I’ve done a few posts – A fun idea for a moon mission and A Space Junk Prize – about space missions I would fund if I had a few billion dollars I didn’t know what else to do with. The point of these missions – printing bricks on the moon and putting up satellites as targets for companies to attempt to deorbit them – wouldn’t be to have some big flashy mission that gets all the news, but would do the boring groundwork to help further humanity into becoming a spacefaring civilization. I was wondering what other missions I could think of, and this is what I came up with.
There is an idea,
that if we can’t get enough greenhouse gases out of our atmosphere soon enough,
we could put a giant mirror in space to reflect enough of the sunlight to cool
the Earth. One version is for one giant
mirror, while another is for thousands of smaller mirrors working
together. My idea is a test for the
I figure there
would be at least three small spacecraft – launched on different rockets so if
there is a launch failure you can still test with two – that would each fly out
to the L1 point and deploy a ten-meter shield.
Possibly, each spacecraft would have different shield materials or
deploying patterns so we can test what works best. The whole point of the test would be how
these solar shields react and if we can control several spacecraft flying in close
formation. These wouldn’t be big enough
to make any effect combating climate change, but if we ever needed to do this
then we’d have some real-world data.
This whole idea of
climate engineering is very contentious, with some saying we need to be doing
something now, to others saying we need to conduct tests so that if we do
decide we need to do something we’ll have some idea of what to do, and still
others saying we shouldn’t even do any tests.
As a complex issue, there isn’t a simple answer. And if it’s any help, the data we’d get –
formation flying, unfolding techniques, whatever – could easily be applied to
other space activities that don’t have anything to do with climate engineering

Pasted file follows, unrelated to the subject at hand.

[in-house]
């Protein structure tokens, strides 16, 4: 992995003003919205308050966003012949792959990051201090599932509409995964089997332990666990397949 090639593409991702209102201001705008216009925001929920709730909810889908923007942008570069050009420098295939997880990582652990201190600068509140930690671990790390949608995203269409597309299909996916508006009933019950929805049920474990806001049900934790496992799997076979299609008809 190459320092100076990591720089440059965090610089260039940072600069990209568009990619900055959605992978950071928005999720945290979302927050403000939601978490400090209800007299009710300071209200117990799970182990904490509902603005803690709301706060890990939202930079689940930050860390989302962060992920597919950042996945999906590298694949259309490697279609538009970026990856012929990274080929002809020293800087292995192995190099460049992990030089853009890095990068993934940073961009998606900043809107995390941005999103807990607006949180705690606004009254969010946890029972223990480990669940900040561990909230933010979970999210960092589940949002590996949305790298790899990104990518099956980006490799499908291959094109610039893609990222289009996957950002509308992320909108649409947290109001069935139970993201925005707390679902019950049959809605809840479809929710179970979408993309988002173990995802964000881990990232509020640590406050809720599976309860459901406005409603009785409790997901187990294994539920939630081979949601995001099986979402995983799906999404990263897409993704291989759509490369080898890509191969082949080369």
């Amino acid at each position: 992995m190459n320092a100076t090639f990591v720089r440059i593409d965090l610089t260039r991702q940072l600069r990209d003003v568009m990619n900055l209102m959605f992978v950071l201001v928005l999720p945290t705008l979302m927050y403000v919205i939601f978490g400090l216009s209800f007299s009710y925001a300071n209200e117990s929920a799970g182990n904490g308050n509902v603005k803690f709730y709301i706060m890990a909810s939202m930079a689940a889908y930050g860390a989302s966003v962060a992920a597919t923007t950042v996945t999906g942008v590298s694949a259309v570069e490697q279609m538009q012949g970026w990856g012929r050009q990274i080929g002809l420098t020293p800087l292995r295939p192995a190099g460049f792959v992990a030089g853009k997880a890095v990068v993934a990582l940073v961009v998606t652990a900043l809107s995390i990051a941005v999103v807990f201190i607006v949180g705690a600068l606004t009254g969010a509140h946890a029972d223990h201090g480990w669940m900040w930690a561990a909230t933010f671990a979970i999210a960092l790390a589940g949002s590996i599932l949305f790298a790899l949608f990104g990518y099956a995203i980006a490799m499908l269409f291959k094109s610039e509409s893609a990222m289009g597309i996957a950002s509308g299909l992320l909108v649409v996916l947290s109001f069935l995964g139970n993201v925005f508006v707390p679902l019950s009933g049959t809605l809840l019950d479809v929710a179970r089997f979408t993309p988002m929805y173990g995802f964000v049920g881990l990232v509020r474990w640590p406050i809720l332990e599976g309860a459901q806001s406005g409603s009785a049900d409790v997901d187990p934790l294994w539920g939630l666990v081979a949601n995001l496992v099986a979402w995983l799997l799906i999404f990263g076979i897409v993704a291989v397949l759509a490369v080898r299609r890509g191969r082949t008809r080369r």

so it wouldn’t be solely a climate engineering mission. Although that probably wouldn’t matter.
More space junk
I thought of the
solar shield idea, but I didn’t think that was enough for a blog. So I wondered what else I could do, and I
went back to thinking about space junk and wondered if there was another
project that would help us combat that.
What I came up with would be a mission that would give us some
real-world data on the smallest of space junk.
The mission would
be a cubesat put into a very low orbit, one likely to only last six months or
so. This cubesat would have a
telescoping rod twenty, or thirty centimeters long. The end of this rod would be an
electromagnet. Attached to the magnet –
by a small bit of metal – would be a fleck of paint one centimeter square with
some design on it. The rod would telescope
out, then wait twenty or so minutes to make sure any vibration had damped
out. Then the electromagnet would be
turned off and the rod retracted.
On the cubesat
would be a camera with a flash, that would take a photo every five minutes or
so. All this depends on how much memory
the cubesat has and how often it can downlink the data. The onboard computer would use the design on
the fleck to figure out the distance to it and it would have tiny gas thrusters
to try to stay within so many meters of the fleck.
The point of all
this would be to see how flecks of paint actually interact with the near-vacuum
of the upper atmosphere. We probably
don’t have much data on this. Ideally,
the cubesat could stay close enough to see if the fleck just disintegrates when
the air density gets so high, if it burns up like a meteor, or if it slows down
gradually enough that it just falls out of orbit. But in reality, with the different drag
between a fleck of paint and a cubesat, the cubesat might run out of fuel trying
to stay close enough to see what happens.
In that case, and if the cubesat will still be in orbit for a month or
two, then maybe it could be used as a target for the more aggressive methods of
deorbiting satellites: ways that might cause the satellite to break up. In higher orbits that would just make the
space junk problem worse, but hopefully any debris resulting from the test
would deorbit within a few weeks.
At first, I
figured such a mission could be jettisoned by a Cygnus as it was getting ready
to deorbit, because I figured it wouldn’t be worth it to use a rocket to put
such a small satellite into such a low orbit, but then I realized that one of
the main things of science is repeating experiments to see if we get the same
results. So instead of a rocket putting
one cubesat in a low orbit, it could put ten or however many will fit. Some of these could have identical paint
flecks, to see if similar things happen, or maybe thicker flecks, or maybe
instead of a fleck of paint it could be a screw or some other random bit of
junk the cubesat may have a better chance of staying close to.
Some would say
this would just be me burning money, but hopefully we’d get some interesting
data out of it.